Before the enactment of the Tax Reform for Acceleration and Inclusion (TRAIN) bill, the income tax of self-employed and/or professionals was subject to graduated rates of 5-32%. In addition, these individual taxpayers were liable to pay percentage tax even if their gross annual receipts were less than the value-added tax (VAT) threshold of P1,919,500. This was in accordance with Section 116 of the Tax Code, which states that,”any person whose sales or receipts are exempt under Section 109(V) of this Code from the payment of VAT and who is not a VAT-registered person shall pay a tax equivalent to three percent (3%) of his gross quarterly sales and receipts…”
However, with the recent passage of the TRAIN law as implemented by Section 3(C) of Revenue Regulations No. 8-2018, self-employed individuals and/or professionals are now given a choice as to the tax rate to be applied to determine their income tax liability. There are, however, certain considerations that need to be observed before a taxpayer can choose which tax rate to apply. One of the considerations is the new VAT threshold (now increased from P1,919,500 to P3,000,000 per year). If the gross sales/receipts and other non-operating income does not exceed the VAT threshold, the individual taxpayer who is practicing his profession or earning income purely from self-employment, shall have the option to avail of either:
1. The graduated income tax rates, under Section (24)(A)(2)(a) of the Tax Code, as amended; OR
2. The eight percent (8%) tax on gross sales or receipts and other non-operating income in excess of P250,000, in lieu of the graduated income tax rates under Section 24(A) and the percentage tax under Section 116 under the Tax Code.
A taxpayer who opts to be taxed at 8% is not required to attach Financial Statements (FS) when filing his annual income tax return.
It is important to note that the individual taxpayer must signify his intention to avail of the 8% income tax rate either in the 1st Quarter Percentage and/or Income Tax Return, or in the initial quarter return of the taxable year upon commencement of a new business/practice of profession; otherwise,the taxpayer shall be considered as having availed of the graduated rates. The option to select the flat rate of 8% (or graduated rates) is irrevocable for the taxable year, and no amendment of the option shall be made during the taxable year after the choice is made.
However, if the gross sales/receipts and other non-operating income exceeds the VAT threshold during the taxable year, the individual’s income tax shall be computed using the graduated income tax rates even if he initially selected the 8% income tax rate. In such case, the 8% income tax rate paid in the previous quarters shall be allowed as tax credit. Consequently, the taxpayer shall be subject to business taxes, such as percentage tax and VAT, in addition to income tax.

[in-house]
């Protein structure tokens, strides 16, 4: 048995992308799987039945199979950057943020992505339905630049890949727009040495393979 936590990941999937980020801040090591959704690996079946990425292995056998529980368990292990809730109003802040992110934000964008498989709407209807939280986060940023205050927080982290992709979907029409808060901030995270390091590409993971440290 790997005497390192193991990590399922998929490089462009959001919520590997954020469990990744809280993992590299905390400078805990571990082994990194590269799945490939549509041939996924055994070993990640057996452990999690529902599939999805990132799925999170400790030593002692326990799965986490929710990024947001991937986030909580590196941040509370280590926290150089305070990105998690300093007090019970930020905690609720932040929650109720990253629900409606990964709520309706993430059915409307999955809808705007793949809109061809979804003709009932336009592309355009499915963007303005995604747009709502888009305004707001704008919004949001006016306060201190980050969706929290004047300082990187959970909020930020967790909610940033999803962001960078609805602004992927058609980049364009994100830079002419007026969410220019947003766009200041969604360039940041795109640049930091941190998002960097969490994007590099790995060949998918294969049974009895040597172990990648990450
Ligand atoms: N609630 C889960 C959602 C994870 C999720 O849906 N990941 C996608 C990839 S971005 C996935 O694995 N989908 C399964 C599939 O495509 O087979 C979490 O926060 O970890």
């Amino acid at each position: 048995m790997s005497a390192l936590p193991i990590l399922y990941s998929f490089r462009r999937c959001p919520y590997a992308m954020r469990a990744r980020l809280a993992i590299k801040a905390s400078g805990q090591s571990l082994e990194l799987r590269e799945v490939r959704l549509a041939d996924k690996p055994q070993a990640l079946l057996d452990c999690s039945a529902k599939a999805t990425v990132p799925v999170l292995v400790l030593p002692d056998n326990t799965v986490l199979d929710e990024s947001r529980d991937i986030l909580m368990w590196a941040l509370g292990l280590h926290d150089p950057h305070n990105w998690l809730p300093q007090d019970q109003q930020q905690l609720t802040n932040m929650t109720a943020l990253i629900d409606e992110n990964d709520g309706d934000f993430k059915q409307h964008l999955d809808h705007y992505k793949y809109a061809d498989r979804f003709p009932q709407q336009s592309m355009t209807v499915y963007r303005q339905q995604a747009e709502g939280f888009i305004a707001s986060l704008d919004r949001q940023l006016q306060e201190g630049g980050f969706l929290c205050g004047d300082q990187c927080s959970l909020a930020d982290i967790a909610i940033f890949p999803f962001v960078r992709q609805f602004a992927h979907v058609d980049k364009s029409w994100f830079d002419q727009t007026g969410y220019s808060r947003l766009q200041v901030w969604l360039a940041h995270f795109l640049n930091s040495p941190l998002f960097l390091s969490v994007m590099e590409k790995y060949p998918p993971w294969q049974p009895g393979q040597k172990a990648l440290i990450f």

On the other hand, when a non-VAT taxpayer (i.e., one who has not breached the P3-million VAT threshold) opts to be taxed under the graduated income tax rates, he shall continue to pay the required percentage tax under Section 116 of the Tax Code.
In terms of documentation, a taxpayer who opts for the 8% tax rate needs to accomplish BIR Form No. 1905 (Application for Registration Information Update/Correction/Cancellation) to effect the end date for his VAT or percentage tax registration, and as such, he is no longer required to file VAT or percentage tax returns. If a non-VAT taxpayer is unable to timely update his registration, he shall continue to file a “zero” or NIL percentage tax return with a notation that he is availing of the 8% income tax rate option for the taxable year. In the case of a VAT taxpayer, he will not qualify to avail of the 8% tax rate until he de-registers for VAT.
If the taxpayer earning income from self-employment or practice of profession opts to be taxed at graduated rates or has failed to signify the chosen option of 8%, the tax base shall be the net income.
The option to choose the 8% income tax rate is not available to taxpayers whose business income is subject to Other Percentage Tax.
With the passing of these rules, I would like to believe that the government achieved its objectives to promote a balanced, equitable, progressive and simplified tax system for individual taxpayers. Now that policy prerequisites and conditions have been laid down, the choice is yours.
The views or opinions expressed in this article are solely those of the author and do not necessarily represent those of Isla Lipana & Co. The content is for general information purposes only, and should not be used as a substitute for specific advice.
Maybellyn O. Pinpin-Malayao is a senior manager at the Client Accounting Services group of Isla Lipana & Co., the Philippine member firm of the PwC network.